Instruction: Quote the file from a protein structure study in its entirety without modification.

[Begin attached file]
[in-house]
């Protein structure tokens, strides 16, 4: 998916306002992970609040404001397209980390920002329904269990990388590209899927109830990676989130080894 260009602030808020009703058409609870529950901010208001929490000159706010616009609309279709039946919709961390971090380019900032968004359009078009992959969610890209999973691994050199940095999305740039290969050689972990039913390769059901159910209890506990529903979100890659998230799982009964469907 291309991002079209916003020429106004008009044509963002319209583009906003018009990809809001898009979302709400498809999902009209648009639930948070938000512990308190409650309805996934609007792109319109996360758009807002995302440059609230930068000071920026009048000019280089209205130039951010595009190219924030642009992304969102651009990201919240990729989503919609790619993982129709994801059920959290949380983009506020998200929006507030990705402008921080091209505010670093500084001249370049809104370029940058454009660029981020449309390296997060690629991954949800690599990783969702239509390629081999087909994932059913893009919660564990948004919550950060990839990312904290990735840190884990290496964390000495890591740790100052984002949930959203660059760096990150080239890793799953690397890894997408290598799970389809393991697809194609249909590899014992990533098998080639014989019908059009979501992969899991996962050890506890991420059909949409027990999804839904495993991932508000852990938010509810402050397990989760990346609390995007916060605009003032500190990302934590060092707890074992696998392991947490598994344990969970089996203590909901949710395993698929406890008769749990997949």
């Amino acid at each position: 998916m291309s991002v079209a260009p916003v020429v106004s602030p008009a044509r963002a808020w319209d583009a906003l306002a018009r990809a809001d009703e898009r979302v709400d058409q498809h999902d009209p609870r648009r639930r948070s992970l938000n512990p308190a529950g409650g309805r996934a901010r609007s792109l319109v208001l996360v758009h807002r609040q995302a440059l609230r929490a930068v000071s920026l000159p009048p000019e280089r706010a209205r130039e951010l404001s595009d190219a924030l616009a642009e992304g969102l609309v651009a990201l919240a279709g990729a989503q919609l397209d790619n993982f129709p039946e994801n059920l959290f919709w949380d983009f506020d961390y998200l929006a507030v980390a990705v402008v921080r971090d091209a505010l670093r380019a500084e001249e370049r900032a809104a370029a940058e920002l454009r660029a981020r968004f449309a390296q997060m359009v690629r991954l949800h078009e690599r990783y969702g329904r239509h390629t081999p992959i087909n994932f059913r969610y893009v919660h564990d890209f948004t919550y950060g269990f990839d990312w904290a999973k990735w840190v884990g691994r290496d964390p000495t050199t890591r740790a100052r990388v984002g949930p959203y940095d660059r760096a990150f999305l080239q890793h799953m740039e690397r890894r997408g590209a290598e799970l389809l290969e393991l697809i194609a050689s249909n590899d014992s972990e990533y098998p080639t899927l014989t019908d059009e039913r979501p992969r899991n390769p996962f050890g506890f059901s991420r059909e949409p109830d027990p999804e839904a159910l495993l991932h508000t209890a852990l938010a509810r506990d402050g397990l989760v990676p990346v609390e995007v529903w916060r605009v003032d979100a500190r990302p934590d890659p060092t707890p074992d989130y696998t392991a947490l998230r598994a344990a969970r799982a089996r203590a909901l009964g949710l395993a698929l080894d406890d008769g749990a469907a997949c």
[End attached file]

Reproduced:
[in-house]
């Protein structure tokens, strides 16, 4: 998916306002992970609040404001397209980390920002329904269990990388590209899927109830990676989130080894 260009602030808020009703058409609870529950901010208001929490000159706010616009609309279709039946919709961390971090380019900032968004359009078009992959969610890209999973691994050199940095999305740039290969050689972990039913390769059901159910209890506990529903979100890659998230799982009964469907 291309991002079209916003020429106004008009044509963002319209583009906003018009990809809001898009979302709400498809999902009209648009639930948070938000512990308190409650309805996934609007792109319109996360758009807002995302440059609230930068000071920026009048000019280089209205130039951010595009190219924030642009992304969102651009990201919240990729989503919609790619993982129709994801059920959290949380983009506020998200929006507030990705402008921080091209505010670093500084001249370049809104370029940058454009660029981020449309390296997060690629991954949800690599990783969702239509390629081999087909994932059913893009919660564990948004919550950060990839990312904290990735840190884990290496964390000495890591740790100052984002949930959203660059760096990150080239890793799953690397890894997408290598799970389809393991697809194609249909590899014992990533098998080639014989019908059009979501992969899991996962050890506890991420059909949409027990999804839904495993991932508000852990938010509810402050397990989760990346609390995007916060605009003032500190990302934590060092707890074992696998392991947490598994344990969970089996203590909901949710395993698929406890008769749990997949």
């Amino acid at each position: 998916m291309s991002v079209a260009p916003v020429v106004s602030p008009a044509r963002a808020w319209d583009a906003l306002a018009r990809a809001d009703e898009r979302v709400d058409q498809h999902d009209p609870r648009r639930r948070s992970l938000n512990p308190a529950g409650g309805r996934a901010r609007s792109l319109v208001l996360v758009h807002r609040q995302a440059l609230r929490a930068v000071s920026l000159p009048p000019e280089r706010a209205r130039e951010l404001s595009d190219a924030l616009a642009e992304g969102l609309v651009a990201l919240a279709g990729a989503q919609l397209d790619n993982f129709p039946e994801n059920l959290f919709w949380d983009f506020d961390y998200l929006a507030v980390a990705v402008v921080r971090d091209a505010l670093r380019a500084e001249e370049r900032a809104a370029a940058e920002l454009r660029a981020r968004f449309a390296q997060m359009v690629r991954l949800h078009e690599r990783y969702g329904r239509h390629t081999p992959i087909n994932f059913r969610y893009v919660h564990d890209f948004t919550y950060g269990f990839d990312w904290a999973k990735w840190v884990g691994r290496d964390p000495t050199t890591r740790a100052r990388v984002g949930p959203y940095d660059r760096a990150f999305l080239q890793h799953m740039e690397r890894r997408g590209a290598e799970l389809l290969e393991l697809i194609a050689s249909n590899d014992s972990e990533y098998p080639t899927l014989t019908d059009e039913r979501p992969r899991n390769p996962f050890g506890f059901s991420r059909e949409p109830d027990p999804e839904a159910l495993l991932h508000t209890a852990l938010a509810r506990d402050g397990l989760v990676p990346v609390e995007v529903w916060r605009v003032d979100a500190r990302p934590d890659p060092t707890p074992d989130y696998t392991a947490l998230r598994a344990a969970r799982a089996r203590a909901l009964g949710l395993a698929l080894d406890d008769g749990a469907a997949c």